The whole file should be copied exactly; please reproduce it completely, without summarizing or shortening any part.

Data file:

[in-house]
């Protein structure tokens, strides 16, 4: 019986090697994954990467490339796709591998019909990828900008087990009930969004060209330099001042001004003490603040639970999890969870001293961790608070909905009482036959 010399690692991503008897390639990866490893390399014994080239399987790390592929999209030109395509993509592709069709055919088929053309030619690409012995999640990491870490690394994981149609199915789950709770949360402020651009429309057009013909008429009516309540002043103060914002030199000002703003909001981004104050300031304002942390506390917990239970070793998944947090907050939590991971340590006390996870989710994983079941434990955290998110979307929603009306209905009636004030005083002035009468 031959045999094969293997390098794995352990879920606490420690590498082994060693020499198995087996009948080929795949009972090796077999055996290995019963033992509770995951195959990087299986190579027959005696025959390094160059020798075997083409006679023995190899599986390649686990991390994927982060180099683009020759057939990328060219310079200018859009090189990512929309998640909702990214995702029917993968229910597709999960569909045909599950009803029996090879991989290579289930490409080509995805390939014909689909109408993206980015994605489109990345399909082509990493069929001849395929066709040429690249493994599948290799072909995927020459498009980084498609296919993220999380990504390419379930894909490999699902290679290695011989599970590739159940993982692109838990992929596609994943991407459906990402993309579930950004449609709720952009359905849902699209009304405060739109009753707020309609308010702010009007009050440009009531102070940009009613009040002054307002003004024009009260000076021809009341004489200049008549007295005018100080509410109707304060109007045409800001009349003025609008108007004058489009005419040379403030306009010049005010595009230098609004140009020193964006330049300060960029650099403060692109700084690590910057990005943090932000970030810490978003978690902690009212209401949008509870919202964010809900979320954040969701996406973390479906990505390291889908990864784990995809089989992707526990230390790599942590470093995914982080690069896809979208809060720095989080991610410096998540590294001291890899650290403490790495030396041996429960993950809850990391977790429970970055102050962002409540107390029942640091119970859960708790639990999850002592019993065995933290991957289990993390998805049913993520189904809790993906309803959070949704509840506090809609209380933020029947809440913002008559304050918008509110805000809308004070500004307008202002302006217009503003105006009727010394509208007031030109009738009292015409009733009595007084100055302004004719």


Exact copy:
[in-house]
């Protein structure tokens, strides 16, 4: 019986090697994954990467490339796709591998019909990828900008087990009930969004060209330099001042001004003490603040639970999890969870001293961790608070909905009482036959 010399690692991503008897390639990866490893390399014994080239399987790390592929999209030109395509993509592709069709055919088929053309030619690409012995999640990491870490690394994981149609199915789950709770949360402020651009429309057009013909008429009516309540002043103060914002030199000002703003909001981004104050300031304002942390506390917990239970070793998944947090907050939590991971340590006390996870989710994983079941434990955290998110979307929603009306209905009636004030005083002035009468 031959045999094969293997390098794995352990879920606490420690590498082994060693020499198995087996009948080929795949009972090796077999055996290995019963033992509770995951195959990087299986190579027959005696025959390094160059020798075997083409006679023995190899599986390649686990991390994927982060180099683009020759057939990328060219310079200018859009090189990512929309998640909702990214995702029917993968229910597709999960569909045909599950009803029996090879991989290579289930490409080509995805390939014909689909109408993206980015994605489109990345399909082509990493069929001849395929066709040429690249493994599948290799072909995927020459498009980084498609296919993220999380990504390419379930894909490999699902290679290695011989599970590739159940993982692109838990992929596609994943991407459906990402993309579930950004449609709720952009359905849902699209009304405060739109009753707020309609308010702010009007009050440009009531102070940009009613009040002054307002003004024009009260000076021809009341004489200049008549007295005018100080509410109707304060109007045409800001009349003025609008108007004058489009005419040379403030306009010049005010595009230098609004140009020193964006330049300060960029650099403060692109700084690590910057990005943090932000970030810490978003978690902690009212209401949008509870919202964010809900979320954040969701996406973390479906990505390291889908990864784990995809089989992707526990230390790599942590470093995914982080690069896809979208809060720095989080991610410096998540590294001291890899650290403490790495030396041996429960993950809850990391977790429970970055102050962002409540107390029942640091119970859960708790639990999850002592019993065995933290991957289990993390998805049913993520189904809790993906309803959070949704509840506090809609209380933020029947809440913002008559304050918008509110805000809308004070500004307008202002302006217009503003105006009727010394509208007031030109009738009292015409009733009595007084100055302004004719």